Do I have my own history and my own opinions about racial needs in America? Absolutely. On November 29, 1819, my great-great-great grandfather spent $600 to purchase a slave in South Carolina and then free him in a free state. He opened his home on the Under Ground Rail Road. Personally, I grew up in rural community that had one African-American family. Occasionally, our family hosted inner-city kids on our farm in the summer, but it was in college that my friendships became more ethnically diverse. The Reformed Presbyterian Theological Seminary also introduced me to many black fellow-servants in the Lord. Today, the congregation I pastor is noticeable diverse, except that there are few African Americans and Hispanics. In life, I do not face many of the fears African-American people tell me they face or have faced regarding police presence. I hear testimony of my black friends facing discrimination and I’ve seen it with my own eyes. My recent trip to India gave me a small taste of being the minority and feeling the constant stare of many eyes, but there is little other comparison.
I have sought to be biblical in my thinking. I also grew up reading Thomas Sowell. Clarence Thomas convinces me often. I think Voddie Baucham’s Thoughts on Ferguson is the best piece I have read on the subject in helping us think biblically. I know that I am advantaged beyond compare (for which Baucham gives thanks – noting that his children are similarly blessed). So what should my response be? My desire is to help others gain such blessed advantage through knowledge of truth. Yet, there are no answers that make everything easy.
My neighbors say there is a lot of emotion pent up over past and continuing evils. I do not understand it though experience, but if they are ready to tell me about it, I need to listen. My neighbors disagree with some of my perspective, but I need to grow too. If we disagree face to face in a mature way, at least each knows the other cares, and it builds a framework for a long-term neighborly relationship, discussion. Through it, the Lord might just be pleased to move either or both of us to a more scriptural understanding and behavior.
We can listen to what leaders are saying. Writers online inform us, argue a case, tell a personal story, plead with us, and urge us to sympathy. There is a good place for those things, but it is not enough.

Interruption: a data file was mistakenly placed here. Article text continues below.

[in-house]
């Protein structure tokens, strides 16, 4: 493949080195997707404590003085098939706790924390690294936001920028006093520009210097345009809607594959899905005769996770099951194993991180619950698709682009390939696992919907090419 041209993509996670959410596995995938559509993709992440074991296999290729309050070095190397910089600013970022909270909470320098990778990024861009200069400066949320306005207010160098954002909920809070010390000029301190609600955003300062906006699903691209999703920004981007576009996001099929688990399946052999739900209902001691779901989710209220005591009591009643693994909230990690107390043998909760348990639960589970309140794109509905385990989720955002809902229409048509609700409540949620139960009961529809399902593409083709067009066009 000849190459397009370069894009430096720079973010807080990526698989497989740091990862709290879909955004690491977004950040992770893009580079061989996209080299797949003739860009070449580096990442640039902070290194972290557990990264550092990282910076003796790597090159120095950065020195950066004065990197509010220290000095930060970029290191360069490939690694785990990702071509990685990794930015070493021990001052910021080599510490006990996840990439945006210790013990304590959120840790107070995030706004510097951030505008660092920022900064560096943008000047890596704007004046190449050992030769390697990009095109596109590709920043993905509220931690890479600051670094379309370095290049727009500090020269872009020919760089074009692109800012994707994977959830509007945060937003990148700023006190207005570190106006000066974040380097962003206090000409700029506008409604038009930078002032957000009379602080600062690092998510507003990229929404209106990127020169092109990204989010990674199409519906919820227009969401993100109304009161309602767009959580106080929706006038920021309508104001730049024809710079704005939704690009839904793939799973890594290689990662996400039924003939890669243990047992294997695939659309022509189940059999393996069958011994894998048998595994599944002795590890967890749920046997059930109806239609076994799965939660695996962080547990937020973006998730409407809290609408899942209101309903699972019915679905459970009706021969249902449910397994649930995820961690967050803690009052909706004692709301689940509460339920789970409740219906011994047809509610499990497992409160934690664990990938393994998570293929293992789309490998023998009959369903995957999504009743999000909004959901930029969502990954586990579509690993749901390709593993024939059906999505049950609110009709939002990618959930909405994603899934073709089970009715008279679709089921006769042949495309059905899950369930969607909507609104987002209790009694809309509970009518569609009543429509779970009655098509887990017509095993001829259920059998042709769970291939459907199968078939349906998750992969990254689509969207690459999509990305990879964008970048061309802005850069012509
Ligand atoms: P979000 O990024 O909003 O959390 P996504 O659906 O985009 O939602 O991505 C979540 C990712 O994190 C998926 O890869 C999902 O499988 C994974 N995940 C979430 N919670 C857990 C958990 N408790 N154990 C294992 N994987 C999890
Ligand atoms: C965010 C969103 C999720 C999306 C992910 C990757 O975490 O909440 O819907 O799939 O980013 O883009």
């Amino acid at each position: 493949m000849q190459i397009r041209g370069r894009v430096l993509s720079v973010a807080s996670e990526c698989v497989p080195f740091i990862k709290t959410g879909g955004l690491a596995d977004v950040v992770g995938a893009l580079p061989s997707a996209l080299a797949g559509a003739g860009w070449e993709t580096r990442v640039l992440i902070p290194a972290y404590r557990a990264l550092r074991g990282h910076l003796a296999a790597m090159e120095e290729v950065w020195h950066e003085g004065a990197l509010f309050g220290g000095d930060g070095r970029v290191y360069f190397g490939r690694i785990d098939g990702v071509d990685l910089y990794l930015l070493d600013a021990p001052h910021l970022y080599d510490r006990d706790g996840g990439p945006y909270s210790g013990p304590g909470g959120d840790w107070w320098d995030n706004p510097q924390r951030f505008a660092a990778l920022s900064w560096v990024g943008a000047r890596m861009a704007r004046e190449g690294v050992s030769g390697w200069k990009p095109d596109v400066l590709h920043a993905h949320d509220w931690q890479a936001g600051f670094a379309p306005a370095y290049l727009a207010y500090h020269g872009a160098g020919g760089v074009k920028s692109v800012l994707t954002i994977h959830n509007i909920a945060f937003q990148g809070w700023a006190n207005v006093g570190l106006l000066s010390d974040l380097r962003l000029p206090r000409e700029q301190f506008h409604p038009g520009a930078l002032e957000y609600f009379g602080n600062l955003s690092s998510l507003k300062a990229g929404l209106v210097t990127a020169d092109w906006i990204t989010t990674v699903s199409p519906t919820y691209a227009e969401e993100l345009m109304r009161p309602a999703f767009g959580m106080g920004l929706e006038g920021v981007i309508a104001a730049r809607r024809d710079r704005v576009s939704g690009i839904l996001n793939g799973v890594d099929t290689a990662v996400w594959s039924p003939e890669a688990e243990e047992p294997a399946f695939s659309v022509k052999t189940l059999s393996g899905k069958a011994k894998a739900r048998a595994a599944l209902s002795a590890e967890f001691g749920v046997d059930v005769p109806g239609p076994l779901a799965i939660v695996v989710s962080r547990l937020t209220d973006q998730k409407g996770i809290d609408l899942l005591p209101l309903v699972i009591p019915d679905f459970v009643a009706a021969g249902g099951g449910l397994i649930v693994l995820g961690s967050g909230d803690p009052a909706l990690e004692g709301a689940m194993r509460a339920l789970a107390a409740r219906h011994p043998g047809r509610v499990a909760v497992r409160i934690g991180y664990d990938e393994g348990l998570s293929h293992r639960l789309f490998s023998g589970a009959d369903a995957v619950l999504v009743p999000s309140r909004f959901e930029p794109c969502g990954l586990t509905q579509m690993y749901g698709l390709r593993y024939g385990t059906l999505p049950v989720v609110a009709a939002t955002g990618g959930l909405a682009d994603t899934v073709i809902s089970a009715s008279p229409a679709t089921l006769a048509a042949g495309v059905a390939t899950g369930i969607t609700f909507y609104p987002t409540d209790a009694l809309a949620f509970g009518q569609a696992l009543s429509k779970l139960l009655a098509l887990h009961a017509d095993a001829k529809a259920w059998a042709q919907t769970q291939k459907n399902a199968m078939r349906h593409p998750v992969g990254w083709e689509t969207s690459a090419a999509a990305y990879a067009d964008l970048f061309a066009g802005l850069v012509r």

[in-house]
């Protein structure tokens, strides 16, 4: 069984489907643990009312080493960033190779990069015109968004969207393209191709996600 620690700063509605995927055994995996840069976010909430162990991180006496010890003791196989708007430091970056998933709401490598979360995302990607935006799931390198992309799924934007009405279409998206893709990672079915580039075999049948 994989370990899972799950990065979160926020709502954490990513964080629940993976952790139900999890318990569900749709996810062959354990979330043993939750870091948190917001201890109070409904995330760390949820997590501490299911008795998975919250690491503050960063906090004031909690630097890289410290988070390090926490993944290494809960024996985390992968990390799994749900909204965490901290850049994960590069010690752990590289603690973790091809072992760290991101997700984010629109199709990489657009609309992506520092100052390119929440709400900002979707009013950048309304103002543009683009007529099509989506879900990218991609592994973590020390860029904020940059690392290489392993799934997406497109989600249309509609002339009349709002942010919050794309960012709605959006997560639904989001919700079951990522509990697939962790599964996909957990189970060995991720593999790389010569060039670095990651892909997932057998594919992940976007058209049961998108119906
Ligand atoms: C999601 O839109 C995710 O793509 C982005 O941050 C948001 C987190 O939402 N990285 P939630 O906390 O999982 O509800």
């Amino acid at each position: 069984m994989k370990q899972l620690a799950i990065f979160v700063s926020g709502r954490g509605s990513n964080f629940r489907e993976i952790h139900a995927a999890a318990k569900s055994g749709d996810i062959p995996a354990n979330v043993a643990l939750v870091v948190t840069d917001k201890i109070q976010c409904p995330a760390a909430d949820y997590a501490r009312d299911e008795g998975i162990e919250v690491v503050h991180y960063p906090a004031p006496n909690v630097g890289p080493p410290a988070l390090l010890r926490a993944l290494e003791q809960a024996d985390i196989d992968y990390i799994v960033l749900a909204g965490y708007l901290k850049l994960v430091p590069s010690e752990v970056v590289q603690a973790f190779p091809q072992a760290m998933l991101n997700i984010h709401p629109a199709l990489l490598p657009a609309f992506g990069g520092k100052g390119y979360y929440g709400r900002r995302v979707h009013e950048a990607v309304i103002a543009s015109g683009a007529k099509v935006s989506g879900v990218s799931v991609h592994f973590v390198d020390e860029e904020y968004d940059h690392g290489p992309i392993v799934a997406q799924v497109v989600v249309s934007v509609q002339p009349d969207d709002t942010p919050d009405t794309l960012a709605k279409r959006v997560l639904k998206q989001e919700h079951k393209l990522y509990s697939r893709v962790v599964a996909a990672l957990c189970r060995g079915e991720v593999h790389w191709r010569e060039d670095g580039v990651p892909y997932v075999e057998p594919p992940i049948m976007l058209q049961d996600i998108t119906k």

Our culture will change most as we talk with others. What are the alternatives? Ignore each other? Sit back and tweet and post critiques of others from a distance? My plea is that we all get off the computer for a while, and go find someone to engage face to face. Go to a retail store and strike up a conversation if you have to – Jesus did something similar at a Samaritan well.
Part of Jesus’ redemptive work was to come in the flesh and minister to us face to face. He had written from a distance through his prophets, but that was not sufficient. He came, ministered, and died on the cross so that we might be reconciled to God. Obviously, none of us are called to that work. However, we are called to reconciliation through face to face relationships.
All of our communities are changing. We have a chance to help shape the future of them. I don’t know why the Lord has brought the events in Ferguson to pass, but if consequently people want to talk, it seems to me we should not miss the opportunity to listen and engage thoughtfully face to face.
Addenda: Dr. David Blank left a comment on Facebook in response to this article that I’m adding here because when he ran for public office I observed him doing exactly what is written above. He has been a great example for me, and our community is the richer for him:
James Faris is my pastor. This article sums up a reasonable response to the events in Ferguson. When I ran for the Indiana Statehouse in 2010 and 12, I sat in on many neighborhood meetings. Many were made up wholly of Democrats, and at many, I was the sole caucasian. (As a Republican, I didn’t fair well in my heavily Democratic district!)
While sitting back and listening to these folks discuss their neighborhood problems, and their solutions, I was struck by how similar their ideas were to my own. If you only had a printed transcript of the discussion, you’d easily mistake the meeting for suburban Republicans. Yet, we all continue to vote for which ever party we consider “ours”.
As James discusses, sitting down face to face allowed me a much greater insight, and a realization that we are all much more alike, in thought and beliefs, than we are different. It’s the outspoken “leaders” and the media that make it appear we are hostile to each other, and will never get along.
It’s easy to read something and complain and bloviate. It’s harder to take the time to make friends with people that totally disagree with you, and have meaningful discussions with them.
Luckily for me, I’m related to some people just like that. Happy Thanksgiving!